70 file named xen-unstable-src.tgz, or xen-$version-src.tgz.
71 You can also pull the current version from the mercurial
72 repository at http://xenbits.xen.org/
74 # tar xzf xen-unstable-src.tgz
76 Assuming you are using the unstable tree, this will
77 untar into xen-unstable. The rest of the instructions
78 use the unstable tree as an example, substitute the
79 version for unstable.
81 2. cd to xen-unstable (or whatever you sensibly rename it to).
83 3. For the very first build, or if you want to destroy build trees,
84 perform the following steps:
86 # make world
87 # make install
89 This will create and install onto the local machine. It will build
90 the xen binary (xen.gz), the tools and the documentation.
92 You can override the destination for make install by setting DESTDIR
93 to some value.
95 4. To rebuild an existing tree without modifying the config:
96 # make dist
98 This will build and install xen, tools, and docs into the local dist/
99 directory.
101 You can override the destination for make install by setting DISTDIR
102 to some value.
104 make install and make dist differ in that make install does the
105 right things for your local machine (installing the appropriate
106 version of hotplug or udev scripts, for example), but make dist
107 includes all versions of those scripts, so that you can copy the dist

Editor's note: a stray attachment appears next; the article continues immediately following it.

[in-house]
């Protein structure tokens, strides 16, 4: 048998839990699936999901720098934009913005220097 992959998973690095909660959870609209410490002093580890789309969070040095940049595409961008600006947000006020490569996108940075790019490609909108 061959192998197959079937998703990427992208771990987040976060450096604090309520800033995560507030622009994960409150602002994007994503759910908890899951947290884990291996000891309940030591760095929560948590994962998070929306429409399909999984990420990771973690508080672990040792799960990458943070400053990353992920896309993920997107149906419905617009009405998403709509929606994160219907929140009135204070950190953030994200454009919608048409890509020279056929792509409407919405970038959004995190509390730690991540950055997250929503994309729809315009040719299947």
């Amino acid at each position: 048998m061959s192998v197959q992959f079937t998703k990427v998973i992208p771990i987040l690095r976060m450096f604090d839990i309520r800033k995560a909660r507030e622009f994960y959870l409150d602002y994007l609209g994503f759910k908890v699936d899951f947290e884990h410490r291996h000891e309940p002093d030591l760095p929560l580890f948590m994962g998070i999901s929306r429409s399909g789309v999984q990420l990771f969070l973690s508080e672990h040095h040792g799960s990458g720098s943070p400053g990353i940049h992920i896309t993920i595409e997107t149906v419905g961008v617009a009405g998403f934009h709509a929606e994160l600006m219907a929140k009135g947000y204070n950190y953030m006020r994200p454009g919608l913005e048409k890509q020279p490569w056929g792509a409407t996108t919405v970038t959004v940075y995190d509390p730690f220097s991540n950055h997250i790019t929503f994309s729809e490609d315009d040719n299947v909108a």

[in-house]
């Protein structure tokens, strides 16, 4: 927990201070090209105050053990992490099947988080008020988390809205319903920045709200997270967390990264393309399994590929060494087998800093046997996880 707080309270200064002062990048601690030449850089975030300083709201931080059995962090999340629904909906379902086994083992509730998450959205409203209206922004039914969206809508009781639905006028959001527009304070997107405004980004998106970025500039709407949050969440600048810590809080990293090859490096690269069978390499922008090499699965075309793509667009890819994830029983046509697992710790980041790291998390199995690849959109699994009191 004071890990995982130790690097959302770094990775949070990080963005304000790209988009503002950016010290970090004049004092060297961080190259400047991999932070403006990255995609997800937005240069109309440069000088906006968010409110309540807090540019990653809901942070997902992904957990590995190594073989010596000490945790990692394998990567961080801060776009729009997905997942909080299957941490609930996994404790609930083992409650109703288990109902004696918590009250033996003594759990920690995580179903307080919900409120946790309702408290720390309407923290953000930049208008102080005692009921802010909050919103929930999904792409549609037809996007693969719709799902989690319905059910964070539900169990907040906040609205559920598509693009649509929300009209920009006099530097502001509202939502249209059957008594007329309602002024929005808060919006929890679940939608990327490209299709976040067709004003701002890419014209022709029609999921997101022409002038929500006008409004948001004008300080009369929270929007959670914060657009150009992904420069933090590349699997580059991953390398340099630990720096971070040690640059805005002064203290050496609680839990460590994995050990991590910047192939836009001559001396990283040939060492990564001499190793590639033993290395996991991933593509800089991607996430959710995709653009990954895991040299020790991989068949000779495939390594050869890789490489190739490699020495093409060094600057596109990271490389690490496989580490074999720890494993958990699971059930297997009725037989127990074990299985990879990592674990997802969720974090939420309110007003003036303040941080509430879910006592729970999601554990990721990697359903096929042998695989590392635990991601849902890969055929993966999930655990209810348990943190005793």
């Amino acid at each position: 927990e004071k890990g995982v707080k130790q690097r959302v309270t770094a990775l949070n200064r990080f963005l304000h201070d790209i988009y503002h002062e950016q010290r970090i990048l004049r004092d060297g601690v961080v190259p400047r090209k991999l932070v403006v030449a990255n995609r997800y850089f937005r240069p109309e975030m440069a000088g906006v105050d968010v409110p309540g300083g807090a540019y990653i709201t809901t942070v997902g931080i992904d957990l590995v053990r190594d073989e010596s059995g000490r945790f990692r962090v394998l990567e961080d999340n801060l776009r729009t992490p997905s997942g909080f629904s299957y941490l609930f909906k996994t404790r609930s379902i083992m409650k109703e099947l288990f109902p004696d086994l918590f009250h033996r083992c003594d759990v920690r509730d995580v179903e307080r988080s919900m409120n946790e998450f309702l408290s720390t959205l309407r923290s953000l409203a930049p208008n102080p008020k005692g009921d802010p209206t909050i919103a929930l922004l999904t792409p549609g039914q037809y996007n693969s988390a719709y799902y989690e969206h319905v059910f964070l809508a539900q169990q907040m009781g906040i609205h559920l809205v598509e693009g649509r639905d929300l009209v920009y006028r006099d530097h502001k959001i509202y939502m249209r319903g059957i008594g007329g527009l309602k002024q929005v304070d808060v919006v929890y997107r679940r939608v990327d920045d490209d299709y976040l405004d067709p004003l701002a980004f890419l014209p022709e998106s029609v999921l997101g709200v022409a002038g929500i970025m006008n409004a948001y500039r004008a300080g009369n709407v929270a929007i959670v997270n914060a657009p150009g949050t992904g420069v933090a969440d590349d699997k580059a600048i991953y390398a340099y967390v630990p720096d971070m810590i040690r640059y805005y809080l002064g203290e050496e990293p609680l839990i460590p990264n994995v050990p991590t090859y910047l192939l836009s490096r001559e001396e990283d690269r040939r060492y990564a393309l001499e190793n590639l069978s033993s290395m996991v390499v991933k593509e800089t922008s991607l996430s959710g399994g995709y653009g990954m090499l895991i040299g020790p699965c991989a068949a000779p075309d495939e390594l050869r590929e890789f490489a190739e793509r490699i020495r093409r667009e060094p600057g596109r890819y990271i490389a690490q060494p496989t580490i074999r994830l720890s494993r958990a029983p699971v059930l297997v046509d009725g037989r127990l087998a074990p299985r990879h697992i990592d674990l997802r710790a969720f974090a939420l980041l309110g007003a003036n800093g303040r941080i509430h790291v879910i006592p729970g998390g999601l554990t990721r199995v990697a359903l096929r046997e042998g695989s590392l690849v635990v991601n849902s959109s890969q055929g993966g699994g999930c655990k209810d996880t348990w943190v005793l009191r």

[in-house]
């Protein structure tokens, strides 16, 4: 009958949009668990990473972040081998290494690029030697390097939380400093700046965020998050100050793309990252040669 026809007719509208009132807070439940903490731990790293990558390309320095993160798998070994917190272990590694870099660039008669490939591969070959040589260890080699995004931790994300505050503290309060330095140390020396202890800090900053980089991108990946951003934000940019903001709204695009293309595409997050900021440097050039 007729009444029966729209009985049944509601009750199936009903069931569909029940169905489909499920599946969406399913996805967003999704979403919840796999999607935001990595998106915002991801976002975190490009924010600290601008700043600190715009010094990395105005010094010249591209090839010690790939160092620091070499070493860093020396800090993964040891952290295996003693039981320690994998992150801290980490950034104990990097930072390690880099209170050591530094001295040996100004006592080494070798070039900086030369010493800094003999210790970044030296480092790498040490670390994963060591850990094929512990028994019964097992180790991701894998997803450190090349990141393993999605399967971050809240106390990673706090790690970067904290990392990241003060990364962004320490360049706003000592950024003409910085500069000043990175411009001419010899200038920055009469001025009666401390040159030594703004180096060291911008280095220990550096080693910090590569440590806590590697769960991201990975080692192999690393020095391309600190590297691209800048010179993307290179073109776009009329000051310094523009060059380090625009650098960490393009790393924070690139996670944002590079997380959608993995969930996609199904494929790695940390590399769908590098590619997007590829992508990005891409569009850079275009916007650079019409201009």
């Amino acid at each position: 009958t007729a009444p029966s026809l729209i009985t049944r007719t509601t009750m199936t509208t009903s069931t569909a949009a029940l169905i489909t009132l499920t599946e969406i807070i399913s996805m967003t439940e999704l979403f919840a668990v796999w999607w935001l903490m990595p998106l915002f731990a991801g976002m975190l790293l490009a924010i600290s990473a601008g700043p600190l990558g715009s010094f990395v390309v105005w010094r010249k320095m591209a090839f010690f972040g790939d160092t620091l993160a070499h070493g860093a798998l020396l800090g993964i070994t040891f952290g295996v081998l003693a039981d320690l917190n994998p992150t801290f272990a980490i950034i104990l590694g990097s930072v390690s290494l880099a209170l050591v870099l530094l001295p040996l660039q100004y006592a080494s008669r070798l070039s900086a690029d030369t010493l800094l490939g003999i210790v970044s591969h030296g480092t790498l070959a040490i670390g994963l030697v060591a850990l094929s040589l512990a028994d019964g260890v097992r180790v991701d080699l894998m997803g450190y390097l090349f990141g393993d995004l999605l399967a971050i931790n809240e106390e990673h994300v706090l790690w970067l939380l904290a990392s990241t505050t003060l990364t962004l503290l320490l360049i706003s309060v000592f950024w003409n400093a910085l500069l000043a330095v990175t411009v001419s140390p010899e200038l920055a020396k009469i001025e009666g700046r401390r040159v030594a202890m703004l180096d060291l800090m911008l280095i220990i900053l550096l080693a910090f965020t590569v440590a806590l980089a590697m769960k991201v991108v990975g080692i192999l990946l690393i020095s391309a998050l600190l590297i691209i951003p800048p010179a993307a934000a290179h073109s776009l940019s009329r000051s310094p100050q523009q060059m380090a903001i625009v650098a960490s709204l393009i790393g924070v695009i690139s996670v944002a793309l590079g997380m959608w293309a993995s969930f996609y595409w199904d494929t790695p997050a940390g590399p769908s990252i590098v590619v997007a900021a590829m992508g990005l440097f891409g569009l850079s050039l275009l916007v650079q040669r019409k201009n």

108 directory to another machine and install from that distribution.
110 Python Runtime Libraries
111 ========================
113 Xend (the Xen daemon) has the following runtime dependencies:
115 * Python 2.3 or later.
116 In some distros, the XML-aspects to the standard library
117 (xml.dom.minidom etc) are broken out into a separate python-xml package.
118 This is also required.
119 In more recent versions of Debian and Ubuntu the XML-aspects are included
120 in the base python package however (python-xml has been removed
121 from Debian in squeeze and from Ubuntu in intrepid).
123 URL: http://www.python.org/
124 Debian: python
126 * For optional SSL support, pyOpenSSL:
127 URL: http://pyopenssl.sourceforge.net/
128 Debian: python-pyopenssl
130 * For optional PAM support, PyPAM:
131 URL: http://www.pangalactic.org/PyPAM/
132 Debian: python-pam
134 * For optional XenAPI support in XM, PyXML:
135 URL: http://codespeak.net/lxml/
136 Debian: python-lxml
137 YUM: python-lxml
140 Intel(R) Trusted Execution Technology Support
141 =============================================
143 Intel's technology for safer computing, Intel(R) Trusted Execution Technology
144 (Intel(R) TXT), defines platform-level enhancements that provide the building
145 blocks for creating trusted platforms. For more information, see
146 http://www.intel.com/technology/security/.
148 Intel(R) TXT support is provided by the Trusted Boot (tboot) module in
149 conjunction with minimal logic in the Xen hypervisor.
151 Tboot is an open source, pre- kernel/VMM module that uses Intel(R) TXT to
152 perform a measured and verified launch of an OS kernel/VMM.
154 The Trusted Boot module is available from
155 http://sourceforge.net/projects/tboot. This project hosts the code in a
156 mercurial repo at http://tboot.sourceforge.net/hg/tboot.hg and contains
157 tarballs of the source. Instructions in the tboot README describe how
158 to modify grub.conf to use tboot to launch Xen.
160 There are optional targets as part of Xen's top-level makefile that will
161 download and build tboot: install-tboot, build-tboot, dist-tboot, clean-tboot.
162 These will download the latest tar file from the SourceForge site using wget,
163 then build/install/dist according to Xen's settings.